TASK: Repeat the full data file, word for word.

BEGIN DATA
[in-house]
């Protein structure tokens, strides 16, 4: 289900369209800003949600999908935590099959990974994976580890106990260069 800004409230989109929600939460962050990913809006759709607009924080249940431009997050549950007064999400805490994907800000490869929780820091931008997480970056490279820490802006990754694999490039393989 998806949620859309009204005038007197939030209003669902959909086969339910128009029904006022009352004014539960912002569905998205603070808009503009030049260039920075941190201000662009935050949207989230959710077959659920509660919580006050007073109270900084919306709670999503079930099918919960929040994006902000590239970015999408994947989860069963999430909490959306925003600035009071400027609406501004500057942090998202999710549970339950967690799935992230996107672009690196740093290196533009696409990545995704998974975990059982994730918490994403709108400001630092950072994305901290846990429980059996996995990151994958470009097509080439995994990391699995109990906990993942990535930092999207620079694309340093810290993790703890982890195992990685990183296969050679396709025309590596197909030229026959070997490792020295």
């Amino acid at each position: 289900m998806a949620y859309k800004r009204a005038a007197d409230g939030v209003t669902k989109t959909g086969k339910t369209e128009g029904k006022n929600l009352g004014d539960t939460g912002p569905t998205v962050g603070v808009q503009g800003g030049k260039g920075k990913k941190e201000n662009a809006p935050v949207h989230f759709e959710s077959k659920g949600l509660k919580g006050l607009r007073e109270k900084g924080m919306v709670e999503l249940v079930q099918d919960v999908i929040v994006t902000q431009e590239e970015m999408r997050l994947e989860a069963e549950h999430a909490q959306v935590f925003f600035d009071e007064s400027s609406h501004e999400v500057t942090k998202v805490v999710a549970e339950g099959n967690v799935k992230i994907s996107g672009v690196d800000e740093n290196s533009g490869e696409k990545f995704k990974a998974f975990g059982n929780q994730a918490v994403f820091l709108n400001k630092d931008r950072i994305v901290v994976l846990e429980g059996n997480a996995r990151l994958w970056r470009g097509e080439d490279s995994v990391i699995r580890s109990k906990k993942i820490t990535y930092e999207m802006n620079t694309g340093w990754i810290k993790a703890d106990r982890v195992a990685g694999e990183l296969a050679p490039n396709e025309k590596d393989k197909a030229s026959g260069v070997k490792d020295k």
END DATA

[in-house]
């Protein structure tokens, strides 16, 4: 289900369209800003949600999908935590099959990974994976580890106990260069 800004409230989109929600939460962050990913809006759709607009924080249940431009997050549950007064999400805490994907800000490869929780820091931008997480970056490279820490802006990754694999490039393989 998806949620859309009204005038007197939030209003669902959909086969339910128009029904006022009352004014539960912002569905998205603070808009503009030049260039920075941190201000662009935050949207989230959710077959659920509660919580006050007073109270900084919306709670999503079930099918919960929040994006902000590239970015999408994947989860069963999430909490959306925003600035009071400027609406501004500057942090998202999710549970339950967690799935992230996107672009690196740093290196533009696409990545995704998974975990059982994730918490994403709108400001630092950072994305901290846990429980059996996995990151994958470009097509080439995994990391699995109990906990993942990535930092999207620079694309340093810290993790703890982890195992990685990183296969050679396709025309590596197909030229026959070997490792020295």
């Amino acid at each position: 289900m998806a949620y859309k800004r009204a005038a007197d409230g939030v209003t669902k989109t959909g086969k339910t369209e128009g029904k006022n929600l009352g004014d539960t939460g912002p569905t998205v962050g603070v808009q503009g800003g030049k260039g920075k990913k941190e201000n662009a809006p935050v949207h989230f759709e959710s077959k659920g949600l509660k919580g006050l607009r007073e109270k900084g924080m919306v709670e999503l249940v079930q099918d919960v999908i929040v994006t902000q431009e590239e970015m999408r997050l994947e989860a069963e549950h999430a909490q959306v935590f925003f600035d009071e007064s400027s609406h501004e999400v500057t942090k998202v805490v999710a549970e339950g099959n967690v799935k992230i994907s996107g672009v690196d800000e740093n290196s533009g490869e696409k990545f995704k990974a998974f975990g059982n929780q994730a918490v994403f820091l709108n400001k630092d931008r950072i994305v901290v994976l846990e429980g059996n997480a996995r990151l994958w970056r470009g097509e080439d490279s995994v990391i699995r580890s109990k906990k993942i820490t990535y930092e999207m802006n620079t694309g340093w990754i810290k993790a703890d106990r982890v195992a990685g694999e990183l296969a050679p490039n396709e025309k590596d393989k197909a030229s026959g260069v070997k490792d020295k």